About a year ago, I went dancing with a couple of dancer friends and had a great time. We had eaten and walked around and, yes, drank some wine and cocktails. There was loud music at the bar in the W in downtown Austin. So, we danced. With each other. With other groups. I danced with men and women alike. One guy bought us drinks, most of which I spilled because we were so busy dancing…
and then I saw a guy sitting on a couch looking very sad. Tipsy & yet still me, I approached him and asked him what was wrong. Turns out he had just broken up with a girlfriend so I let him talk for a minute and I told him that shit happens and the trick is not to let it keep you down. We both giggled at the drunken cliche and I hugged him. There could not have been anything less romantically inclined than that conversation and hug. He was lonely on the couch and I just let him talk.
But in the next moment after the hug, I’m was pulled off the floor and down the hallway. I stumbled to keep upright as some person decided to grab my wrist and drag me away. I half thought it was one of my friends and we were heading to the bathroom to conference on something. But when I gathered my bearings and heard the door lock, I looked up and saw Drink Boy. I also knew I was in trouble.
We’ve all been taught the “Fight or Flight” reactions, but few people talk about a third which is Freeze. It’s the reaction that is *very* common in sexual assault situations because it’s the brain recognizing that you can’t escape unscathed and thus better to reserve your energy for the time you *can* escape. It’s why survivors don’t fight back like they most people think they would. It’s why you see victims shut down and seemingly “let” things happen. It’s what happened to me, in that moment the lock clicked; my brain very precisely showed me two options:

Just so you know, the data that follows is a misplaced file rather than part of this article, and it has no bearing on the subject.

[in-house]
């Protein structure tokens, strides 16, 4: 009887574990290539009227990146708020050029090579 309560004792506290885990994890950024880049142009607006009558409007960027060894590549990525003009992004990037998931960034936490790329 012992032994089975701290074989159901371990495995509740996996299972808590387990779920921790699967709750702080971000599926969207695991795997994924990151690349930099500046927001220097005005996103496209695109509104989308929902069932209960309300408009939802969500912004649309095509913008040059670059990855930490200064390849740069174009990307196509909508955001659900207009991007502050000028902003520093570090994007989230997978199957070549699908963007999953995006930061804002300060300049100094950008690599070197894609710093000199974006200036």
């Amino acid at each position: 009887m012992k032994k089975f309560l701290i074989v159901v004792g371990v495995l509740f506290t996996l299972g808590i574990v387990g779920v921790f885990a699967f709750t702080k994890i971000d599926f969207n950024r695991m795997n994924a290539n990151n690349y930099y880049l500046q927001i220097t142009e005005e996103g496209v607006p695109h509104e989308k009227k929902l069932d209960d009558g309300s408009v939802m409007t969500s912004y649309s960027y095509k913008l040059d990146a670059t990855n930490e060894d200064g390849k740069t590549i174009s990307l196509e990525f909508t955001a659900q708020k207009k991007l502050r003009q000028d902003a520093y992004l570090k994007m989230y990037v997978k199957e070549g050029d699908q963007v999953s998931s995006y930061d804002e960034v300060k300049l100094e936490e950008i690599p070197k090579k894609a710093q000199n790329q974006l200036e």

* Let him do what he’s gonna do so you can get to the door with as little damage as possible, or
* Fight back, scream, and most likely get very hurt
I went numb. He was between me and the door and I knew, I just *knew*, that he was going to rape me on that bathroom floor, but I’d rather be raped than broken so he could just start doing what he wants to; I just had to get to the door. I was pushed up against the wall. I put my hands on his arms in an effort to maneuver him; he took it as encouragement. He grabbed my hair so he could use his other hand. I scooted closer to the door. For every action he took. I took one movement closer to the door. I could hear the loud thumping music and focused on the door. Nothing that was happening to my body, just the door.
I wasn’t raped. You see, I had worn tights under my skirt. They thwarted him long enough that I had managed to get closer to the door and frustrated him to the point that he ended up just rubbing himself up against me and then leaving the bathroom, point made:
I had accepted a drink thus he felt entitled to my body.
As I made my way down the hall, looking for my friends, the line waiting to use the bathroom was filled with people looking at me. Some annoyed. Some faces seemed to know. Others living in their own experiences. I found my friends and asked to leave. I had already been through another incident involving assault and knew that calling the cops most likely wouldn’t help me. Just like the security guard as he escorted us out of the bar, they would shake their head at the drunk girl and chuck it up to just another “unfortunate incident” that happens downtown on Saturday night.
It’s like I heard our collective society saying, “Don’t you know better, sweetie? Men are pigs and you shouldn’t drink so much. Remember, you are responsible for your own safety and thank goodness you were decent enough to wear tights. Imagine if you’d worn something more revealing.”
Here’s the thing about my story, though. It’s minor. It’s a blip on the screen of these types of incidences. I’m not belittling it. I’m trying to get through to you that ALL women. Every. Single. Woman you know has been harassed, or stalked, or inappropriately grabbed, or verbally harassed. The statistic of 1 in 4 being raped is bad enough. Add all the factors that feed our rape culture, our culture of male entitlement, and it the number is 100%. Have a mother? Have a sister? Have a girlfriend, a female friend, a coworker… Have a daughter? As it stands, she’s gonna be harassed at some point in her life, probably several times in her life… probably much more than that.
Ready to do something about it yet? I can’t be the only one.